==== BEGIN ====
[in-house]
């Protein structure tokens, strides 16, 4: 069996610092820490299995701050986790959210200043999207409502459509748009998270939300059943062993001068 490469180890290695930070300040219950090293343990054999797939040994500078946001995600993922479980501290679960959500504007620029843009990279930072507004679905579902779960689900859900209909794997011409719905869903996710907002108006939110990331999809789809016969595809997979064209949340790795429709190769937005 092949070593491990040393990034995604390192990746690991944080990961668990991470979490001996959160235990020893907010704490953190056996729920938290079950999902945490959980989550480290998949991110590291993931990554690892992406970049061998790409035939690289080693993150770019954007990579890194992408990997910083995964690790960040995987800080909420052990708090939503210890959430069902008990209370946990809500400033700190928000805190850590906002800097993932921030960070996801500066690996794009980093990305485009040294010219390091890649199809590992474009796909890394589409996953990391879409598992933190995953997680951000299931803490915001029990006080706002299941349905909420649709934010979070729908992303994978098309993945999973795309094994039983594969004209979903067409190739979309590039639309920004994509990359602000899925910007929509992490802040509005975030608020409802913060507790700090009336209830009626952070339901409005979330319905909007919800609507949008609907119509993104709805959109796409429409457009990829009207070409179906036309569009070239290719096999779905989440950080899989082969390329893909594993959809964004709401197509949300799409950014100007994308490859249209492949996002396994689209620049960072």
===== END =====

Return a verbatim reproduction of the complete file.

[in-house]
């Protein structure tokens, strides 16, 4: 069996610092820490299995701050986790959210200043999207409502459509748009998270939300059943062993001068 490469180890290695930070300040219950090293343990054999797939040994500078946001995600993922479980501290679960959500504007620029843009990279930072507004679905579902779960689900859900209909794997011409719905869903996710907002108006939110990331999809789809016969595809997979064209949340790795429709190769937005 092949070593491990040393990034995604390192990746690991944080990961668990991470979490001996959160235990020893907010704490953190056996729920938290079950999902945490959980989550480290998949991110590291993931990554690892992406970049061998790409035939690289080693993150770019954007990579890194992408990997910083995964690790960040995987800080909420052990708090939503210890959430069902008990209370946990809500400033700190928000805190850590906002800097993932921030960070996801500066690996794009980093990305485009040294010219390091890649199809590992474009796909890394589409996953990391879409598992933190995953997680951000299931803490915001029990006080706002299941349905909420649709934010979070729908992303994978098309993945999973795309094994039983594969004209979903067409190739979309590039639309920004994509990359602000899925910007929509992490802040509005975030608020409802913060507790700090009336209830009626952070339901409005979330319905909007919800609507949008609907119509993104709805959109796409429409457009990829009207070409179906036309569009070239290719096999779905989440950080899989082969390329893909594993959809964004709401197509949300799409950014100007994308490859249209492949996002396994689209620049960072």